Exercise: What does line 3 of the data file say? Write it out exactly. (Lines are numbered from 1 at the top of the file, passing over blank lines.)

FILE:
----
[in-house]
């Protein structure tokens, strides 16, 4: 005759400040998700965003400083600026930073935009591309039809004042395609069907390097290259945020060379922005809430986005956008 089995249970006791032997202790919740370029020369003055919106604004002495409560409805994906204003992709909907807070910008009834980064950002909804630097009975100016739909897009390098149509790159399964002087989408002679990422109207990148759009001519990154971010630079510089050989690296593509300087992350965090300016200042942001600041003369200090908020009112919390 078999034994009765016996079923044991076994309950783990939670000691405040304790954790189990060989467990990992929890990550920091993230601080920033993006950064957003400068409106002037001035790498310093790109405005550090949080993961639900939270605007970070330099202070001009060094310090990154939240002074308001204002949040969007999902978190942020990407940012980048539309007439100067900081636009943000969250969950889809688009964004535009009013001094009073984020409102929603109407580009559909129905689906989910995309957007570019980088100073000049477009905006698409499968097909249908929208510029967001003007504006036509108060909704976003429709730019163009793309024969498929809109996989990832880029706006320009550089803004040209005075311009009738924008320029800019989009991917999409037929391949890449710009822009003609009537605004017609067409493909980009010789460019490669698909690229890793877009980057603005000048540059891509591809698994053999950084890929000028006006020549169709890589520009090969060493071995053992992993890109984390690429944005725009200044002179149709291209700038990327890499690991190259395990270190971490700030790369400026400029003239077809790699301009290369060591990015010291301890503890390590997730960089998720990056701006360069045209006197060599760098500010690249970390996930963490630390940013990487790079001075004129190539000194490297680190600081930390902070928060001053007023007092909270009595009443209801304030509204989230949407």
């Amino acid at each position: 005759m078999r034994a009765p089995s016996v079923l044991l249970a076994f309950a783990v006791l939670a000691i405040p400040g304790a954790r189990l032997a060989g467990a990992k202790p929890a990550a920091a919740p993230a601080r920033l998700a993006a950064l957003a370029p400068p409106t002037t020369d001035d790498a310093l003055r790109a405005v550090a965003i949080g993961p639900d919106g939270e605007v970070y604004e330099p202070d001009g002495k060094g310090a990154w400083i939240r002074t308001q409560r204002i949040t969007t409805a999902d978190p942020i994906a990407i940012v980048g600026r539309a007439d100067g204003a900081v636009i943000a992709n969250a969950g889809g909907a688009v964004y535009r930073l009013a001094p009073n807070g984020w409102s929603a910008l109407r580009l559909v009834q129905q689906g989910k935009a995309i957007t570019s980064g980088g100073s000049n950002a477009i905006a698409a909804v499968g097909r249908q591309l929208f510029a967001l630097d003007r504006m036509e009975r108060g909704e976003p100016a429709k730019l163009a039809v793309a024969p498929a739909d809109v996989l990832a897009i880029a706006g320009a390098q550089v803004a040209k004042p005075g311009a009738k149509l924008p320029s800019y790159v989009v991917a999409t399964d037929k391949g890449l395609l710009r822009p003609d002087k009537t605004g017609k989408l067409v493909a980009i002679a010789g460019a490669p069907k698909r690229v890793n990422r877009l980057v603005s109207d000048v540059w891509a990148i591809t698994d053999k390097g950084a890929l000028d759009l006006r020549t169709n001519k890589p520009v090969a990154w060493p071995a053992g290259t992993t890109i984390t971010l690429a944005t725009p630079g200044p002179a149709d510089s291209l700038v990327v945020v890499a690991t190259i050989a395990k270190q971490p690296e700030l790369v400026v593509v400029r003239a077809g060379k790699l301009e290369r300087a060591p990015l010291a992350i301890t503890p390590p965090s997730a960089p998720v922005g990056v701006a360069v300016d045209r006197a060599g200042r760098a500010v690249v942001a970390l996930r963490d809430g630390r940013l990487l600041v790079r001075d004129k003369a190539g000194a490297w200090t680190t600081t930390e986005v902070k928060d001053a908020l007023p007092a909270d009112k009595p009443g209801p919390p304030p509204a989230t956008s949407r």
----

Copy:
């Amino acid at each position: 005759m078999r034994a009765p089995s016996v079923l044991l249970a076994f309950a783990v006791l939670a000691i405040p400040g304790a954790r189990l032997a060989g467990a990992k202790p929890a990550a920091a919740p993230a601080r920033l998700a993006a950064l957003a370029p400068p409106t002037t020369d001035d790498a310093l003055r790109a405005v550090a965003i949080g993961p639900d919106g939270e605007v970070y604004e330099p202070d001009g002495k060094g310090a990154w400083i939240r002074t308001q409560r204002i949040t969007t409805a999902d978190p942020i994906a990407i940012v980048g600026r539309a007439d100067g204003a900081v636009i943000a992709n969250a969950g889809g909907a688009v964004y535009r930073l009013a001094p009073n807070g984020w409102s929603a910008l109407r580009l559909v009834q129905q689906g989910k935009a995309i957007t570019s980064g980088g100073s000049n950002a477009i905006a698409a909804v499968g097909r249908q591309l929208f510029a967001l630097d003007r504006m036509e009975r108060g909704e976003p100016a429709k730019l163009a039809v793309a024969p498929a739909d809109v996989l990832a897009i880029a706006g320009a390098q550089v803004a040209k004042p005075g311009a009738k149509l924008p320029s800019y790159v989009v991917a999409t399964d037929k391949g890449l395609l710009r822009p003609d002087k009537t605004g017609k989408l067409v493909a980009i002679a010789g460019a490669p069907k698909r690229v890793n990422r877009l980057v603005s109207d000048v540059w891509a990148i591809t698994d053999k390097g950084a890929l000028d759009l006006r020549t169709n001519k890589p520009v090969a990154w060493p071995a053992g290259t992993t890109i984390t971010l690429a944005t725009p630079g200044p002179a149709d510089s291209l700038v990327v945020v890499a690991t190259i050989a395990k270190q971490p690296e700030l790369v400026v593509v400029r003239a077809g060379k790699l301009e290369r300087a060591p990015l010291a992350i301890t503890p390590p965090s997730a960089p998720v922005g990056v701006a360069v300016d045209r006197a060599g200042r760098a500010v690249v942001a970390l996930r963490d809430g630390r940013l990487l600041v790079r001075d004129k003369a190539g000194a490297w200090t680190t600081t930390e986005v902070k928060d001053a908020l007023p007092a909270d009112k009595p009443g209801p919390p304030p509204a989230t956008s949407r």